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Report from Auditor Galloway again highlights how Missouri law allows big retailers to pocket sales tax dollars - to detriment of services to taxpayers

Audit of Department of Revenue sales and use tax recommends legislators limit discount just for paying taxes on time, aligning Missouri with other states

06/30/2022 - Jefferson City, Mo.

A report issued today by State Auditor Nicole Galloway is again highlighting a sales tax discount that primarily benefits the state's largest retailers by rewarding them for paying their sales and use taxes on time. In Fiscal Year 2021, Missouri retailers used this discount -- the most generous in the nation -- to keep more than $141 million that could otherwise have gone to services for Missourians at the state and local level.

Auditor Galloway has highlighted the corporate giveaway in her audits of the Missouri Department of Revenue (DOR) sales and use tax for several years. As she has done before, she is urging legislators to evaluate the necessity of a timely sales tax discount or consider implementing a cap on the amount.

"Missouri's discount gives the biggest benefits to the wealthiest retailers just for turning over sales tax paid by consumers," Auditor Galloway said. "Ordinary citizens don't get a discount for paying taxes on time. The lack of a cap on this handout to big business means millions of dollars lost that could be used to fix streets, pay law enforcement, and improve the lives of Missourians. It's just common sense."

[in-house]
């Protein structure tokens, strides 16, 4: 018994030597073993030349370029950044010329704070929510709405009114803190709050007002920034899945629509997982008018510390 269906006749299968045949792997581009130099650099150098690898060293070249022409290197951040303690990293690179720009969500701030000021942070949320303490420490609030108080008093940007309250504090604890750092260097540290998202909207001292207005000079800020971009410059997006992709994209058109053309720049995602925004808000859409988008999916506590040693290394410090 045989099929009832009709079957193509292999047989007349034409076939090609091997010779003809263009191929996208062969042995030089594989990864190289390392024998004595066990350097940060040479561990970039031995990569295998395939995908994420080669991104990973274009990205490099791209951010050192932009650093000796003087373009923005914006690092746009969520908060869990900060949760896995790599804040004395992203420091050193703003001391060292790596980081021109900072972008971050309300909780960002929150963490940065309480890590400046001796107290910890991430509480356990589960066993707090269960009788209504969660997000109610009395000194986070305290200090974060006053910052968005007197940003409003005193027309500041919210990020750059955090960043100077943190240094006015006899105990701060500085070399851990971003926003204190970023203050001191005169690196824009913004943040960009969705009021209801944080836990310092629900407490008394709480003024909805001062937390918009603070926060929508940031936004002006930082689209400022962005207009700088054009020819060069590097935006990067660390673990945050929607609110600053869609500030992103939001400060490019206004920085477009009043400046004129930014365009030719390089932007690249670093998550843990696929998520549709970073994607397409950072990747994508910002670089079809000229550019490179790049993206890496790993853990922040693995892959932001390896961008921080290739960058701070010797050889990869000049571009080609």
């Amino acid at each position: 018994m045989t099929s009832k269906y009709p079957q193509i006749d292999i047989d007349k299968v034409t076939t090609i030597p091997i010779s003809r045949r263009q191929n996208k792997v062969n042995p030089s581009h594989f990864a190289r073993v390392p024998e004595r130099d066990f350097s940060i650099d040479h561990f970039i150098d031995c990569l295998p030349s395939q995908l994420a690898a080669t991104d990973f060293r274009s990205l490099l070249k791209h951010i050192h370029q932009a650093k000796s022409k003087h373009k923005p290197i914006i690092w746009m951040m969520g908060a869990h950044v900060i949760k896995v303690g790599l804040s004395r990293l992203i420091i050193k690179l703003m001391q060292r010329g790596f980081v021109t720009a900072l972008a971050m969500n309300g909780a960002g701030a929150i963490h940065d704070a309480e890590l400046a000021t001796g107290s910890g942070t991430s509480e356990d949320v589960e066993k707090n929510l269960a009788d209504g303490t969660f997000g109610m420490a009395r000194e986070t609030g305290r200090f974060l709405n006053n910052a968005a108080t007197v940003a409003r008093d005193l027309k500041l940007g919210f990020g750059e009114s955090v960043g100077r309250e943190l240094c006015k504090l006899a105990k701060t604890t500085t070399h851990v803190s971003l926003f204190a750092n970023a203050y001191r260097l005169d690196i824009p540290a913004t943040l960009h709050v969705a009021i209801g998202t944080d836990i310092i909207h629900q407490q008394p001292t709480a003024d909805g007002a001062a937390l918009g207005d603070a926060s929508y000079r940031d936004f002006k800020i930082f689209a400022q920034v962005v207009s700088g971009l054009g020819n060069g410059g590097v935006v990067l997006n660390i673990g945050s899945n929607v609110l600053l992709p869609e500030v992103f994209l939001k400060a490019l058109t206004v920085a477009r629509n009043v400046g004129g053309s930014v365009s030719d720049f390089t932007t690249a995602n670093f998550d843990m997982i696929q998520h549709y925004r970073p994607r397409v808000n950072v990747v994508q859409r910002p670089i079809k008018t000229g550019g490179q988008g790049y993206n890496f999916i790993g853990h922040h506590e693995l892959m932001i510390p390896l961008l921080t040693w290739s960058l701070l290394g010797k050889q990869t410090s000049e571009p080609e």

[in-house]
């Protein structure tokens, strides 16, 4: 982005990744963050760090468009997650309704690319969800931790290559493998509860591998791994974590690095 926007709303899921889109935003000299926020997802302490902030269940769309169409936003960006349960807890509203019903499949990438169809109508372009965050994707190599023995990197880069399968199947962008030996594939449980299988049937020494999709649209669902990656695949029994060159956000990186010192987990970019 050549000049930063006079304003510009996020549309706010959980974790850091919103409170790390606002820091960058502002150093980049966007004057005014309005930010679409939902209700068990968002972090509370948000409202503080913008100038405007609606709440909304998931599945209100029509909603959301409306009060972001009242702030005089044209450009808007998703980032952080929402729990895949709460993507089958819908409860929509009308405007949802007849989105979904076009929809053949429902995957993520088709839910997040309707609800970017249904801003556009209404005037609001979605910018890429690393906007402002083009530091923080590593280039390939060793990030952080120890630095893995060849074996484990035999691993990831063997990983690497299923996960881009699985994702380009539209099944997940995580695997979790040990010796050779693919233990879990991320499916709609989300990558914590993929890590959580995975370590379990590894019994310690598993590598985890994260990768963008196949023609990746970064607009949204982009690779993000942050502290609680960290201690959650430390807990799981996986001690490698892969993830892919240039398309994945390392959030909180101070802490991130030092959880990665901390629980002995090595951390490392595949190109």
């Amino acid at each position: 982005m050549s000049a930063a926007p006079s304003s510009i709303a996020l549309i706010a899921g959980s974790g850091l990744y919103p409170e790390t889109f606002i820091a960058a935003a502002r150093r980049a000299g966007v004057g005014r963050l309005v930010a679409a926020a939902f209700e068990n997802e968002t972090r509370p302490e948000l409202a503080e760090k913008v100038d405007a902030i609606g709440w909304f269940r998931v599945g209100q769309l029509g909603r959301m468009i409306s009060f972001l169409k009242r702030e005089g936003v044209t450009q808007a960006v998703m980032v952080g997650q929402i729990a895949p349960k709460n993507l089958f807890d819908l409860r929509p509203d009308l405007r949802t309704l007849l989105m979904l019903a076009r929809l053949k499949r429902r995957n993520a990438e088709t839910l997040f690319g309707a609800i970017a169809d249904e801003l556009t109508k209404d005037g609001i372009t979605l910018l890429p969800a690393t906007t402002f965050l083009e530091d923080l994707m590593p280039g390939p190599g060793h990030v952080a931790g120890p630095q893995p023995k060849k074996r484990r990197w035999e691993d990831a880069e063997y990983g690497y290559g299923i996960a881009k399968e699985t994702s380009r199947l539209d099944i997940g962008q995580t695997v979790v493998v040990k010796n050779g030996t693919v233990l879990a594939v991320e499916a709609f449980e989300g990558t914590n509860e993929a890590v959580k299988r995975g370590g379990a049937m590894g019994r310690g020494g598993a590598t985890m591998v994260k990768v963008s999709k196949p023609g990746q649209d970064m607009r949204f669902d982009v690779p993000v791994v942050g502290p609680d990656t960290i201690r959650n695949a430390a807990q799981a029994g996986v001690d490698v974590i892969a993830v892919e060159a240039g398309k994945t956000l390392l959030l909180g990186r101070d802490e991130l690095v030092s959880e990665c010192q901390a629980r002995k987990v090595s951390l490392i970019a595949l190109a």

The audit found the 2 percent discount given to retailers for timely paying the sales and use tax they owe is the most generous such discount in the country. In fiscal year 2021, businesses using the discount retained approximately $141 million in sales and use tax that was paid by consumers.

Unlike most of the other 26 states that offer a discount for timely payment, Missouri has no cap on the discount it gives. The audit said if Missouri had applied a cap of $1,000 per month (the highest cap used by any contiguous state) for fiscal year 2021, it would have only impacted businesses with monthly taxable sales of approximately $606,000 or more, and resulted in approximately $82.6 million in additional state and local sales tax revenue.

The audit also found that the DOR is not required to report, and does not routinely report, the amount of timely discounts retained by businesses to the General Assembly, local governments impacted, or the general public. The audit recommends that state legislators consider changes to current state laws to require the DOR annually report the reduction of state revenue related to the timely discount to the General Assembly, applicable political subdivisions, and the general public.

The complete audit of the DOR sales and use tax can be found here.